Controversies in Mohs surgery; plus, melanoma rates drop, and apremilast delivers long-term Behçet’s relief
Mohs micrographic surgery (MMS) entails many controversies – from specialty certification to the types of tumors treated. Three dermatology residents – Dr. Julie Croley, Dr. Elisabeth Tracey, and Dr. Daniel Mazori – discuss MMS for melanoma and other tumors as well as reimbursement for and the cost-effectiveness of the procedure. They also highlight controversies surrounding the Mohs Appropriate Use Criteria (AUC). “It appears further investigation is needed to elucidate and optimize solutions to many of the current controversies associated with Mohs micrographic surgery,” Dr. Croley says.
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We bring you the latest in dermatology news and research:
- Apremilast for Behçet’s oral ulcers: Benefits maintained at 64 weeks
Reassuring results of a long-term extension of the phase 3 RELIEF trial.
- Melanoma incidence drops in younger age groups
Fewer teens and young adults developed melanoma between 2006 and 2015, while incidence increased in older adults.
- In Oregon, ‘war on melanoma’ takes flight
A research project hopes to shrink melanoma mortality by emphasizing education, screening.
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Things you will learn in this episode:
- The 5-year survival in metastatic rates for melanomas treated with Mohs micrographic surgery (MMS) with frozen sections were the same or better when compared with historical controls treated with conventional wide local excision.
- Immunostaining in melanoma may improve accuracy but includes many challenges: It is time-consuming, reagents can be costly and could expire, some cases are equivocal, clinicians’ exposure to immunostaining education is limited, and training is required to interpret margins. “So there are a lot of barriers to using immunostaining,” Dr. Croley says, “but I think it has a lot of potential in the future.”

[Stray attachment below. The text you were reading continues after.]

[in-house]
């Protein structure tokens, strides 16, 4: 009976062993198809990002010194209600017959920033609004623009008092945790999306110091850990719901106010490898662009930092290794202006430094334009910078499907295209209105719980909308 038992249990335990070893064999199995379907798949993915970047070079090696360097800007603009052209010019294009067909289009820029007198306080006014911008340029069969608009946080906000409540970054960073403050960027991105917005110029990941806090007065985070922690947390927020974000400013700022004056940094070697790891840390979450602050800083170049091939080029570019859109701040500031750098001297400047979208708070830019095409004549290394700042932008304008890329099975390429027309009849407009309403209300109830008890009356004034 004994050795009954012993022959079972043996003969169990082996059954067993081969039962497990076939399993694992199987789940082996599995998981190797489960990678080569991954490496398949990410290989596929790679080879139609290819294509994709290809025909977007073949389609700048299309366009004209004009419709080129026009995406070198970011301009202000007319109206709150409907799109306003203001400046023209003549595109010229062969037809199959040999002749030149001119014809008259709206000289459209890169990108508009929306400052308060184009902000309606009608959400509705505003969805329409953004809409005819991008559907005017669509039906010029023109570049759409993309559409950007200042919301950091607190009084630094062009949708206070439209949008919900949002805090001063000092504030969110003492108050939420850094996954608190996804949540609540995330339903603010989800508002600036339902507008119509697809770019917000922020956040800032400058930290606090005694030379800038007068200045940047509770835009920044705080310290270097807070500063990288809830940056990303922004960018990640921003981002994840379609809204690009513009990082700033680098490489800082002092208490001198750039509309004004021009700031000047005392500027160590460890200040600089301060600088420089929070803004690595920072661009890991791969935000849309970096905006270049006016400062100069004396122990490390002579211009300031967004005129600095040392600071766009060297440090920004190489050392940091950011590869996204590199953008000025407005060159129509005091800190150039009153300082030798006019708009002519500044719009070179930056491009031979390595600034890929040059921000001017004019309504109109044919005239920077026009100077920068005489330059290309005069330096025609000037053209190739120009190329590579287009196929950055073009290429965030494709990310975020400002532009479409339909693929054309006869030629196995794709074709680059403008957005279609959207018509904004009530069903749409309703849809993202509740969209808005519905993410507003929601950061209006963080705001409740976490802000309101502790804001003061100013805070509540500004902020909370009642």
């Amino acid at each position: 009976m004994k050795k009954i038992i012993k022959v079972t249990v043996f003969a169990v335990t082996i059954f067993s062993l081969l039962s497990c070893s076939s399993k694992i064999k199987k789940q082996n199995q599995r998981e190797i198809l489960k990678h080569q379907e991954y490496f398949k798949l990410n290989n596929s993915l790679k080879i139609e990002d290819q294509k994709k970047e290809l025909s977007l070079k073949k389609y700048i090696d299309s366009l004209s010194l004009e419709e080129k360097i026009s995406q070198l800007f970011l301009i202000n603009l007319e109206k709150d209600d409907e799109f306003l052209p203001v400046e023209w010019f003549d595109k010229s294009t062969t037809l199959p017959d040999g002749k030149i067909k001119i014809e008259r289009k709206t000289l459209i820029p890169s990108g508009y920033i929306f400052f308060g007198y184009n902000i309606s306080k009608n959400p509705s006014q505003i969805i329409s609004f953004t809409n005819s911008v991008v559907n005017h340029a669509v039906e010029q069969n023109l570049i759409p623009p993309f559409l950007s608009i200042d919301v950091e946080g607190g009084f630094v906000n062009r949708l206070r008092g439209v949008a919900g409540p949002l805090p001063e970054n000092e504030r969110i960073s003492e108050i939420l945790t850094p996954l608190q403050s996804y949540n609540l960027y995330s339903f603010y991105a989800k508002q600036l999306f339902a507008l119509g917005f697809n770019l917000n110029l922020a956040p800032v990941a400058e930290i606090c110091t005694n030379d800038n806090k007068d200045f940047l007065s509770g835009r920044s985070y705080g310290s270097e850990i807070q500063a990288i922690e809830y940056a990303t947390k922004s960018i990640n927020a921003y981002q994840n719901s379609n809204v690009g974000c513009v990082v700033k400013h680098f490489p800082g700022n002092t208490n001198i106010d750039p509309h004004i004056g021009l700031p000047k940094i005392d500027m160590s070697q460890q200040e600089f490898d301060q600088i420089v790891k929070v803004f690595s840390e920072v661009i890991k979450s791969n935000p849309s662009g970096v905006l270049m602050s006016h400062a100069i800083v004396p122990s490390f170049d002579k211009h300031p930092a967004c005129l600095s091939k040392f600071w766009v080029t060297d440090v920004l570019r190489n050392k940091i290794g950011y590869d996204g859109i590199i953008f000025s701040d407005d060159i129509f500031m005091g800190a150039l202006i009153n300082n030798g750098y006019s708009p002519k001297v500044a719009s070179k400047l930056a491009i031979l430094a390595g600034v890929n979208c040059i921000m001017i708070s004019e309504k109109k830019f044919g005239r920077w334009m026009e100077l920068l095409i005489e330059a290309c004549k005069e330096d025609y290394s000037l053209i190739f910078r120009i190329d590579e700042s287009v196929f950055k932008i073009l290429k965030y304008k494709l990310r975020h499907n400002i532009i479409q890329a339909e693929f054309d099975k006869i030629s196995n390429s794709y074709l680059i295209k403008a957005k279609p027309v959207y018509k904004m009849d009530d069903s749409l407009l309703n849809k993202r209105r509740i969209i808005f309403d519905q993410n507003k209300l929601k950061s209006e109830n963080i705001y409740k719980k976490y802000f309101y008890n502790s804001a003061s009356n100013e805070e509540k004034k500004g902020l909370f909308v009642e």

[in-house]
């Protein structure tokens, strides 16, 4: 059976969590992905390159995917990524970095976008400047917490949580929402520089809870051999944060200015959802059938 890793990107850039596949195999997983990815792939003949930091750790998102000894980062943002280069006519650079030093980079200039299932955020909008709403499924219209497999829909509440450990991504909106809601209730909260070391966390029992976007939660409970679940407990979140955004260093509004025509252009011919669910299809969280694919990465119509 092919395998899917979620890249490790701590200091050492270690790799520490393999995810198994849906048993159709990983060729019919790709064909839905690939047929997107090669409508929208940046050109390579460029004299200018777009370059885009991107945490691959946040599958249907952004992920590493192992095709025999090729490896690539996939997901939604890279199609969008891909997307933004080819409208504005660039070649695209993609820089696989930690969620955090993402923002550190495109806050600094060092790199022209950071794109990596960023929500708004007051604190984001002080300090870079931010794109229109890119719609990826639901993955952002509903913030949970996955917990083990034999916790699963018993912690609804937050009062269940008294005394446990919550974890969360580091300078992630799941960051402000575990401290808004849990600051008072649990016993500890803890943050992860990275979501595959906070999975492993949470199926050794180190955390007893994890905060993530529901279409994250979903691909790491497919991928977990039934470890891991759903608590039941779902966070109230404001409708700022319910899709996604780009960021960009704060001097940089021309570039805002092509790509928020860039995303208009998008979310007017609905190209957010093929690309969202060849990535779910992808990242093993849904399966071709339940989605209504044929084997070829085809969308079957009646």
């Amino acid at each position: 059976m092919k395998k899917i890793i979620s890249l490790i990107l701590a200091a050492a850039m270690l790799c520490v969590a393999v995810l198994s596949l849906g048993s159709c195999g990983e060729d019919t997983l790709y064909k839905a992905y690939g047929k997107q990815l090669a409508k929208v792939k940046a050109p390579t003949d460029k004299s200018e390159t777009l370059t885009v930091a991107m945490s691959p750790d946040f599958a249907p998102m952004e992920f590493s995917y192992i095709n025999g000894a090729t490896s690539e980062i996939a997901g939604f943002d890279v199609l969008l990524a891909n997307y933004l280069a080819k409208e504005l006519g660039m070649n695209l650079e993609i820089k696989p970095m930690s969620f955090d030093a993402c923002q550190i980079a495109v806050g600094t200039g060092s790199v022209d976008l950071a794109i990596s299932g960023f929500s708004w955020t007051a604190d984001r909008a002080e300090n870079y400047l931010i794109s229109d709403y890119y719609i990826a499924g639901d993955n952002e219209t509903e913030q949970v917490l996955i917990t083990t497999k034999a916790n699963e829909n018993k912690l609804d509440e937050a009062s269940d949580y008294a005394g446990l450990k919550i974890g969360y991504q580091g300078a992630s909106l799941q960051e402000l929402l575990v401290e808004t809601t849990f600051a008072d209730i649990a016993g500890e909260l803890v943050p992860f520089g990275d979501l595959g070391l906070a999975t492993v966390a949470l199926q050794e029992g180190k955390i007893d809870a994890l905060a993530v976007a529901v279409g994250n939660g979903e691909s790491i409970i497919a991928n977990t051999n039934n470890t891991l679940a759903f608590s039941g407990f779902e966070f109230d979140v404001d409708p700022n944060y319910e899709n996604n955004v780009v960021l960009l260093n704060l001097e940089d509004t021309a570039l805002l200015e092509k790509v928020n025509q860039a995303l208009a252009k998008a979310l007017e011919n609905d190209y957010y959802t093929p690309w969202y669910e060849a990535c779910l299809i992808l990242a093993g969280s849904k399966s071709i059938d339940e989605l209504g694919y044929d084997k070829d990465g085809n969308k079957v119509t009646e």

- Utilization of MMS has increased in recent years, possibly due to superior efficacy for appropriately chosen cases and it is being expanded to treat other tumors such a melanoma and Merkel cell carcinoma.
- There is wide variation in mean number of Mohs stages among dermatologic surgeons. Mailing out individual reports of practice patterns to high-outlier physicians resulted in a reduction in mean stages per tumor as well as an associated cost savings when compared with outlier physicians who did not receive these reports.
- Codes for MMS are frequently reviewed by a Relative Value Scale Update Committee, and the procedure is listed as a potentially misvalued service according to the Centers for Medicare & Medicaid Services. “Reimbursements for Mohs surgery and reconstructive surgery have gone down by more than 20% in the last 15 years – at least, in part, as a result of this scrutiny,” Dr. Tracey states.
- Mohs AUC has been criticized for classifying most primary superficial basal cell carcinomas as appropriate for MMS and for not considering variables such as operating on multiple tumors on the same day and operating on a tumor that is incorporating into an adjacent wound.
- Specialty certification in MMS has been a split issue. “Proponents have argued that certification could bring more consistency and decrease divisiveness among dermatologists,” Dr. Mazori says. “Opponents of certification have argued that it could disenfranchise many dermatologists.”
Hosts: Elizabeth Mechcatie, Terry Rudd
Guests: Julie Ann Amthor Croley, MD (University of Texas Medical Branch at Galveston); Elisabeth (Libby) Tracey, MD (Cleveland Clinic Foundation); Daniel R. Mazori, MD (State University of New York, Brooklyn)
Show notes by: Jason Orszt, Melissa Sears, Elizabeth Mechcatie
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